- Childbirth: Having a baby, especially if your labour is particularly long and protracted or your baby is fairly large, may lead to instances of incontinence, usually of the stress variety.
- Bladder Infections: Having a bladder infection can irritate your bladder to such an extent that incontinence can occur.
- Menopause: Menopause can cause your body to produce less oestrogen and this may lead to leakage of urine.
- Ageing: Growing older can cause the normally naturally elastic bladder to lose its inherent elasticity.
Treating female incontinence
After your doctor has diagnosed incontinence, the next step is outlining your treatment plan. The plan will be customised for your type and level of incontinence. For example, stress incontinence is usually treated differently to urge incontinence. What follows are the most popular and effective female incontinence treatments:
- Bladder training: By lengthening the time between trips to the bathroom, bladder training can help women with urge incontinence.
- Medications: There are some medications that have the ability to lessen the severity of incontinence. They are mainly used to treat urge incontinence.
- Avoid diuretics: Diuretics are a group of chemicals that stimulate the production of urine. Alcohol and caffeine are examples of diuretics. You should try to avoid these substances as they may irritate your bladder and cause it to fill to overcapacity.
- Surgery: Surgery has proved successful at limiting female incontinence. It is normally used to treat stress incontinence.
- Kegel exercises: These exercises can help you strengthen your pelvic floor muscles by contracting and relaxing them. Imagine that you’re trying to stop urinating. Those muscles are the pelvic floor. To exercise the pelvic floor muscles try squeezing and holding them tightly for 5 seconds, working up to 10 seconds per hold. Do these contractions 10 to 20 times, allowing a 10-second rest between each one.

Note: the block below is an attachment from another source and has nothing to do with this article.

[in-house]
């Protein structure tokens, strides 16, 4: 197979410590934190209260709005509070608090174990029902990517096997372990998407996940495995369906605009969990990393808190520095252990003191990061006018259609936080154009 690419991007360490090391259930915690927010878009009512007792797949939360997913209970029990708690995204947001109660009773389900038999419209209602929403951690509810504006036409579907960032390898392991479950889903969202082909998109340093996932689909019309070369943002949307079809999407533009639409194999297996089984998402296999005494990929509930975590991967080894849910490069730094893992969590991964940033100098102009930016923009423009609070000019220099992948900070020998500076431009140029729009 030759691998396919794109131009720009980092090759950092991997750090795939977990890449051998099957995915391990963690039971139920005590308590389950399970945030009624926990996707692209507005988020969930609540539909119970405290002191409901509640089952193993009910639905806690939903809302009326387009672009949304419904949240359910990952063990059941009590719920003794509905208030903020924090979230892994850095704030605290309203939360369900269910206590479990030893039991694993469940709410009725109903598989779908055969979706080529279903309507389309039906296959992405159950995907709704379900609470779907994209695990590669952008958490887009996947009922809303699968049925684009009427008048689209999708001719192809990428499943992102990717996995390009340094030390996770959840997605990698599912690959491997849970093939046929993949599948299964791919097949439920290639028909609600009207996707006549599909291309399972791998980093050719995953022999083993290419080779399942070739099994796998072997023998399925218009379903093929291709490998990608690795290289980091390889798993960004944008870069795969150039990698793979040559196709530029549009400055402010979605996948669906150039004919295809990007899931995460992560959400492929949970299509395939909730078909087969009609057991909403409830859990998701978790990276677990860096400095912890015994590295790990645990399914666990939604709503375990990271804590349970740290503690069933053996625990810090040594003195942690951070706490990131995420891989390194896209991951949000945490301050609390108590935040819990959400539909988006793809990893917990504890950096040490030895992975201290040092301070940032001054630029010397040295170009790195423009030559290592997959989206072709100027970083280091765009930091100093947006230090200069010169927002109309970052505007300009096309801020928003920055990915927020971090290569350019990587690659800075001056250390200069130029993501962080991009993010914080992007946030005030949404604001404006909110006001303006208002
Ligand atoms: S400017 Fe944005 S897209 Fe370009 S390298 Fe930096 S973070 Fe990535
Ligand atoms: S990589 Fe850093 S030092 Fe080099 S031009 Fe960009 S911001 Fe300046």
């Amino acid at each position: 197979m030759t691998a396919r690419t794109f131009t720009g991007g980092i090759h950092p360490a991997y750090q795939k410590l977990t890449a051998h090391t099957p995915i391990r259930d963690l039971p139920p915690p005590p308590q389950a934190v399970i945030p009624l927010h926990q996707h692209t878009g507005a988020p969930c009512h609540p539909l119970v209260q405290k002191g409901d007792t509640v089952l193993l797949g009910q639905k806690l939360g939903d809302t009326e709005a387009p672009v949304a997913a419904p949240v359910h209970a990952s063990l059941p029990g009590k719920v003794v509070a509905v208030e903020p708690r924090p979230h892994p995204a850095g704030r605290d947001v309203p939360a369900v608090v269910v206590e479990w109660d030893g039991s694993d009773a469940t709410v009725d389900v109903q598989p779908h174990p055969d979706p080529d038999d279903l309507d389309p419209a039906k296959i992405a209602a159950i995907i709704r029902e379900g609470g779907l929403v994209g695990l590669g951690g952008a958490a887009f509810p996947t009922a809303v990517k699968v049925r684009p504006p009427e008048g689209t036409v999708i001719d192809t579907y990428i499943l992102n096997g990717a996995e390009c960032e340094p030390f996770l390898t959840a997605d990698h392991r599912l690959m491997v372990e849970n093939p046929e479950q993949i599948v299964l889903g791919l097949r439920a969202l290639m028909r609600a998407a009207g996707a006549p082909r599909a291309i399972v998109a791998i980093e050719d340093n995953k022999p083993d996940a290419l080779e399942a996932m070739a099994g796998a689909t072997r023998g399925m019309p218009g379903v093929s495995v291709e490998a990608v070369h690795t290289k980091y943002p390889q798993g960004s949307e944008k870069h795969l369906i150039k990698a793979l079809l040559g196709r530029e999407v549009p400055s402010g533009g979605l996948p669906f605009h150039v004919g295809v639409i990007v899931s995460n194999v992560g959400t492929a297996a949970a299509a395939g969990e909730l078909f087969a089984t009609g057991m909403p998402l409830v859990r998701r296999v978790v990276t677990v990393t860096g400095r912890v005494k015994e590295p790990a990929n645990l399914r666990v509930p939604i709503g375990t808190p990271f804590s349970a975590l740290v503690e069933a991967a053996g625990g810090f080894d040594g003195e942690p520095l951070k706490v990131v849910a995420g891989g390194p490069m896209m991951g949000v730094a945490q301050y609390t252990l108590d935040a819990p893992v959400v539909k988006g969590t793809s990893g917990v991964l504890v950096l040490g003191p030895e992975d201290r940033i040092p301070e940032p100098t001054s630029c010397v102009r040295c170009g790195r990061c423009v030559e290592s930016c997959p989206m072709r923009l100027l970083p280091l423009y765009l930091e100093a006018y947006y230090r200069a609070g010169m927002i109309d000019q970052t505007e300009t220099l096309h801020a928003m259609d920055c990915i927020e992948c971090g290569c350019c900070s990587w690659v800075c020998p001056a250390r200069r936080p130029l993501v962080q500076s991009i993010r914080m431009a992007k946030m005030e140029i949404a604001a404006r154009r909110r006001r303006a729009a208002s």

- Products: Depend has a great range of female incontinence aids. These aids are designed to help you manage your incontinence no matter what your age, physical shape or the severity of the problem.
Some of the most popular Depend female incontinence aids are:
- Depend® Undergarments for women
- Depend® Underwear for Women
- Depend® Super Underwear for Women
- Depend® Fitted Briefs for Women
The hardest part for woman can be admitting a problem even exists and this can often mean being too embarrassed to seek help. Education combined with the appropriate treatment plan is key to the prevention and cure of incontinence. See your women’s health specialist to discuss and find a solution to your incontinence problem.
The Australian Government can help ease the financial difficulties incontinence sufferers may experience. The Continence Aids Payment Scheme (CAPS) provides payments to help consumers meet some of the costs of their continence products. For more information, please refer to our CAPS page.
1. Palmer MH, Fitzgerald S, Berry SJ, Hart. Urinary incontinence in working women: an exploratory study. Women Health. 1999 v. 29(3)p. 67-82.
2. Hampel C, Wienhold D, Benken N, Eggersmann C, Thuroff JW. Definition of overactive bladder and epidemiology of urinary incontinence. Urology 1997 v. 50 (suppl. 6A) p. 4-14.
3. Overview: Urinary Incontinence in Adults, Clinical Practice Guideline Update. Agency for Health Care Policy and Research, Rockville, MD. March 1996. http://www.ahrq.gov/clinic/uiovervw.htm